He's the one choosing the words "political operatives", so even he doesn't take them to be "officials".

              So what he has to work with there is essentially rumor and gossip. I'm pretty sure, like most of us, he has some sources of rumor and gossip that are more reliable and trustworthy than others, so the mystery person who "told" him is presumably one of those. Nevertheless, it is rumor and gossip. Now, along with that rumor and gossip, he observes that the President is not talking up any big job initiatives at this time, but is in fact focusing his remarks on deficit reduction. From that he concludes, in his opinion, that Obama's position is to avoid any big jobs initiatives. But it's his opinion - not a fact, or an official WH position.

              •  he said that (0+ / 0-)

                he was told it by white house operatives. That's not rumor and gossip.

                Again, are you saying he's lying?

              •  listen (0+ / 0-)

                every time, EVERY FUCKING TIME there's a report from unnamed WH people, i get told "that's just rumor" and then it turns out to be fucking true.  

                robert reich is credible, and i really doubt that he would be repeating stuff unless he's getting it from good sources.

                i'm sick of the "i refuse to believe anything bad about obama, no matter what" from people on here.

                •  I agree, as I said in my earlier comment (0+ / 0-)
                  i really doubt that he would be repeating stuff unless he's getting it from good sources
                  All of us have sources of rumor and gossip in our circles, and we know which ones we are willing to trust and rely on. I too doubt that he would form his opinions based on rumor and gossip from sources he doesn't  trust.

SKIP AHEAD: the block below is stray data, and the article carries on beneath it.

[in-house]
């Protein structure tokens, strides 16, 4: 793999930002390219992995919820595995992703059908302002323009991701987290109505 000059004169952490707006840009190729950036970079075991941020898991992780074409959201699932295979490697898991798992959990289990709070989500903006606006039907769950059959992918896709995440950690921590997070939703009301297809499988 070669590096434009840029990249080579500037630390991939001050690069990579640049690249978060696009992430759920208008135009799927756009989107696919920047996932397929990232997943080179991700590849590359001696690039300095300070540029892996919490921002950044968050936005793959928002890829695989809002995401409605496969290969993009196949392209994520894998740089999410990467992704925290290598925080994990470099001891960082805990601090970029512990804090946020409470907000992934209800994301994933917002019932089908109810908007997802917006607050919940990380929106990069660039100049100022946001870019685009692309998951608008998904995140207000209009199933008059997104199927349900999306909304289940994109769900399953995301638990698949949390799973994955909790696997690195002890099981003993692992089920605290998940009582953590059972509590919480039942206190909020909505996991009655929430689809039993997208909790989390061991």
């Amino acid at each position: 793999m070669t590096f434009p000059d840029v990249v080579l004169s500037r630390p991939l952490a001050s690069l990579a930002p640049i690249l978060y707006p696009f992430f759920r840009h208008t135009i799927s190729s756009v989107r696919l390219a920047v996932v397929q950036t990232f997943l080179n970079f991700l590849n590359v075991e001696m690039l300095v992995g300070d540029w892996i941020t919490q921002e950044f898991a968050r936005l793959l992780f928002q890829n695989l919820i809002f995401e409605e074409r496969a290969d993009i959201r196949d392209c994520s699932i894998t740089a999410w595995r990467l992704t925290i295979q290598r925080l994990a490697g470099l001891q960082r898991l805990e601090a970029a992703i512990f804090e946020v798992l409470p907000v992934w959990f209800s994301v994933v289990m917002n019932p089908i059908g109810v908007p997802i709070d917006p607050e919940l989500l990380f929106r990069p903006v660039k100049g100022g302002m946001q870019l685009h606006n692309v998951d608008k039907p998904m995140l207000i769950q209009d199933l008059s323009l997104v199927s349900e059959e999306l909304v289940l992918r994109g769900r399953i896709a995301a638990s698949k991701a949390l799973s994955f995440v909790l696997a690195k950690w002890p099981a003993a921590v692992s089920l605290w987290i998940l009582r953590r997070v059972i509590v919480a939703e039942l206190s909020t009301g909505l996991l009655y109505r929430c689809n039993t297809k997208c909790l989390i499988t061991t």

And maybe you might want to consider evaluating your own critical thinking skills:
                  "every time, .....there's a report from unnamed WH people, i get told "that's just rumor"
                  You, like Reich, can come to your own opinion - you, because you trust him, he because he trusts his sources. But neither your onion, nor his, is "fact" - it's just opinion. Others may have different opinions based on the information they have, and the sources they rely on.

  •  I take exception with the NYTimes characterizing (1+ / 0-)
    Recommended by:
    Pluto

    a divide between party establishment figures and the Tea Party inspired Republicans. The correct way to say that is that the party establishment created the Tea Party by pandering to the least common denominator and now they are shitting their pants at what they created and trying to distance themselves.

    They need to own what they created.

    The Republican Party: Our economic claims are not intended to be a factual statement.

    by Renee on Fri Aug 12, 2011 at 01:57:50 PM PDT

    •  The editorial staff needs to get a grip (1+ / 0-)
      Recommended by:
      Renee

      Ms. Colmes does an o.k. job with her talking points, but the editorial staff needs to do some editing to make sure the entire paper is on the same page in advocating for progressive values when it comes to this economy.